There was laughter at the idea of the rosettes. The babies were hushed by this sudden ripple of noise. Estelle, with Mary and Tim, stood by the one of the tent flaps, praying for a breeze and for the unknown to arrive in Irene's lap. Mary had her eyes closed. She felt a sudden sorrowful fury. She didn't want there to be a contest after all.
The judges barely looked at Pearl. They walked on with just a glance and the only thing that came to Irene waiting patiently on her chair was a waft of French perfume as Lady Elliot passed.
The competition was won by a Mrs. Nora Flynn. The unknown became a trug and trowel, and Mrs. Nora Flynn laid her baby, Sally Mahonia, in the trug, like a prize cabbage.
On the way home in the cart, Irene seemed as content as if the day had never been. Timmy was silent, pale from an afternoon like a dream, tugged here and there and seeing nothing but shimmer. Estelle said bitterly that a trug and trowel could not be classified as "unknown" and she drove the pony at a slow, disappointed pace.
Mary said: "I didn't clap when that Sally Mahonia won. I didn't clap at all." And then, tired out from scratching her chest and eating cake and wanting Pearl to be recognised as the Most Beautiful Baby in Swaithey, she fell asleep in Irene's lap.
Pearl, unvisited by any thoughts, slept near her on the barley sacks, softly snoring.
I can remember way back, almost to when I was born.
I can remember lying in my parents' bed, jammed between them. It was an iron bed with a sag in the middle. They put me into the sag and gravity made them fall towards me, wedging me in.
Our land was full of stones. As soon as I could walk, I was given a bucket with a picture of a starfish on it and told to pick stones out of the earth. My father would walk ahead with a big pail that was soon so heavy he could barely carry it. I think he thought about stones all the time and he tried to make me think about them all the time. I was supposed to take my starfish bucket with me wherever I went and have my mind on the stones.
I can remember getting lost in a flat field. It was winter and the dark came round me and hid me from everything and swallowed up my voice. The only thing I could see was my bucket, which had a little gleam on it, and the only thing I could hear was the wind in the firs. I began to walk towards the wind, calling to my father. I walked right into the trees. They sighed and sighed. I put my arms round one of the scratchy fir trunks and stayed there, waiting. I thought Jesus might come through the wood holding up a lantern.
My parents came and found me with torches. My mother was sobbing. My father picked me up and wrapped me inside his old coat that smelled of seed. He said: "Mary, why didn't you stay where you were?" I said: "My bucket is lost on the field." My father said: "Never mind about the bucket. You're the one."
But when I was three, I was no longer the one. Tim was born and my father kept saying the arrival of Timmy was a miracle. I asked my mother whether I had been a miracle and she said: "Oh, men are like that, especially farmers. Pay no heed."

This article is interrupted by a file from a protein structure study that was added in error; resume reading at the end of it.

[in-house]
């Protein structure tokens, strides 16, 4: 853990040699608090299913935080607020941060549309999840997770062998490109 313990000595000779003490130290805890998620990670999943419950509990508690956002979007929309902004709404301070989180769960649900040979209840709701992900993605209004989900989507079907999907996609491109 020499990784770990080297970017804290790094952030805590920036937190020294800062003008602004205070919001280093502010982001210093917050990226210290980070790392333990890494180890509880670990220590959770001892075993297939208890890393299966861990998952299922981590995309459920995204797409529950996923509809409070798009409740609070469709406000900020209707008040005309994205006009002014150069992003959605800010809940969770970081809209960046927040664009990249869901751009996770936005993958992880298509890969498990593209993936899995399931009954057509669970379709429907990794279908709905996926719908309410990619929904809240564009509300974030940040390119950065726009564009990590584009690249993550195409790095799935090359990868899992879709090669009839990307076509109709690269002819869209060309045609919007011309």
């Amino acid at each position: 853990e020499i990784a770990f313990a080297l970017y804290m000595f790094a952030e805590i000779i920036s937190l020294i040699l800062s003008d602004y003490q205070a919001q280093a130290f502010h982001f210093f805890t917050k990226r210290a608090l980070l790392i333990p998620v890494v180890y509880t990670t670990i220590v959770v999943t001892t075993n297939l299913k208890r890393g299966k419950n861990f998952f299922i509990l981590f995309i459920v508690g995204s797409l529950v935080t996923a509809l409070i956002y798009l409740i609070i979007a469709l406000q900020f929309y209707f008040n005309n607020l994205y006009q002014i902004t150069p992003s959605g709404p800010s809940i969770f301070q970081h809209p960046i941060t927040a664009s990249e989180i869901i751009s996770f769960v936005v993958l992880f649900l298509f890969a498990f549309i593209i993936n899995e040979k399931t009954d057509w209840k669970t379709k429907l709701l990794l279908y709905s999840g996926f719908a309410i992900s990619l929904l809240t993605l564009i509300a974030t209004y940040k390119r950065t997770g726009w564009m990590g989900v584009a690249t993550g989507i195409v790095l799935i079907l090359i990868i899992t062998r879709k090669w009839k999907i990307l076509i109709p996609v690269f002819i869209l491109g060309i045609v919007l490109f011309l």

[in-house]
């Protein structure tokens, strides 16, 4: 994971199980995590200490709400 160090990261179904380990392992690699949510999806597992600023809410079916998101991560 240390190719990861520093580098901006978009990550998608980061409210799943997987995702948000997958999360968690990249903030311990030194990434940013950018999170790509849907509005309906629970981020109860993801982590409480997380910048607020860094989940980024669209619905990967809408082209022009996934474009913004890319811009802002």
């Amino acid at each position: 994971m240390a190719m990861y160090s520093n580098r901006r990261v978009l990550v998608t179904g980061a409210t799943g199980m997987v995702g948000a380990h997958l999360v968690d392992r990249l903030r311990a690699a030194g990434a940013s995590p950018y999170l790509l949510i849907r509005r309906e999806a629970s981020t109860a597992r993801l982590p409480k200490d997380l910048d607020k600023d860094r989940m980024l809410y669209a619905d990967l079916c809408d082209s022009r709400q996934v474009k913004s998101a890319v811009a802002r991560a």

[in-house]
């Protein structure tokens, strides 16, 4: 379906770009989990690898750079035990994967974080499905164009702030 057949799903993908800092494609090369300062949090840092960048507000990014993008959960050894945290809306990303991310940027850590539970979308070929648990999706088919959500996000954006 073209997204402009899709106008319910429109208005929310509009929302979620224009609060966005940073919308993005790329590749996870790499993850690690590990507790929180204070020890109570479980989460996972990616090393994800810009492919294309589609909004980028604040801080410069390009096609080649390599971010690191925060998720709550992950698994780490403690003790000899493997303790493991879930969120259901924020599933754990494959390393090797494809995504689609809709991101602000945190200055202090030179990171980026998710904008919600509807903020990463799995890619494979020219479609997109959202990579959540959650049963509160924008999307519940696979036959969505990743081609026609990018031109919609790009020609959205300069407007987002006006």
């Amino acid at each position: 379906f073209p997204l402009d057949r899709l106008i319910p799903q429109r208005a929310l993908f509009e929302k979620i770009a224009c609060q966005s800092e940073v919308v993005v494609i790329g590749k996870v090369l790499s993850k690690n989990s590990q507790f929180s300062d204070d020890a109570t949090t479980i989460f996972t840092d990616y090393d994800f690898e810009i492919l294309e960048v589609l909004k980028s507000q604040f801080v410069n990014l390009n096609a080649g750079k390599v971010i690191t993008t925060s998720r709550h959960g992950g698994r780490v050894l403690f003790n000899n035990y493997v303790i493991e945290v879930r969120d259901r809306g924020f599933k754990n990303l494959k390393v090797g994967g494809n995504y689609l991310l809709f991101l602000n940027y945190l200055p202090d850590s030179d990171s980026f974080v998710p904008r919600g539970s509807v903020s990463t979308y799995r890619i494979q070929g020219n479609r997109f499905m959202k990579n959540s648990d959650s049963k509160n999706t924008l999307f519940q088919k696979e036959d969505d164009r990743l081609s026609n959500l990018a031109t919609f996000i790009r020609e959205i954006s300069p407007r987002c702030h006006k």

But after Timmy came, everything changed. My mother and father used to put him between them in their sagging bed and fall towards him. When I saw this, I warned them I would kick Timmy to death; I said I would put his pod through the mangle. So my father began to think me evil. I'd go and tell him things and he'd say: "Don't talk to me, Mary. Don't you talk to me." So I stopped talking to him at all. When we went stone picking together, we would go up and down the furrows, up and down, up and down, with each of our minds locked away from the other.
My vision began to be faulty soon after Timmy was born. I would see light bouncing at the corner of my eye. Distant things like birds became invisible. People would separate and become two of themselves.
I tried to tell my mother how peculiar everything was becoming. She was going through a phase of needing to touch surfaces all the time. Her favourite surface was the wheel of the sewing machine and her long, white thumb would go round and round it, like something trapped. When I told her about people becoming two of themselves, she put her hand fiercely over my mouth. "Ssh!" she said. "Don't. I'm superstitious."
So it was my teacher, Miss McRae at the village school, who discovered my faulty vision. She told my mother: "Mary cannot see the blackboard, Mrs. Ward." Which was true. The blackboard was like a waterfall to me.
I went with my mother on a bus from Swaithey to Leiston to see an oculist. The bus had to make an extra stop to let some ducks cross the road. I ran to the driver's window so that I could see the ducks, but all I could see were five blobs creeping along like caterpillars.
A week later I got my glasses. Timmy laughed at me with them on, so I hit his ear. I hoped I'd hit him so hard his vision would go faulty too. "How are they, then?" asked my father crossly, holding Timmy.
"They are a miracle," I said.
Miss McRae looked like a person made of bark.
Her back was as straight and as thin as a comb. Her nose was fierce. Her long hands were hard and freckled.
Every child in that school was afraid of Miss McRae when they first saw her. They thought if they went near her, they'd be scratched. But when she spoke, her Scottish voice brought a feeling of peace into the room and everyone was quiet. She began every day with a story of something she'd done when she was a girl, as if she knew she looked to us like a person who had never been a child. The first words I heard her say were: "When I was a lass, I lived in a lighthouse." And after that I liked Miss McRae and began to tell her some of the things I refused to tell my father.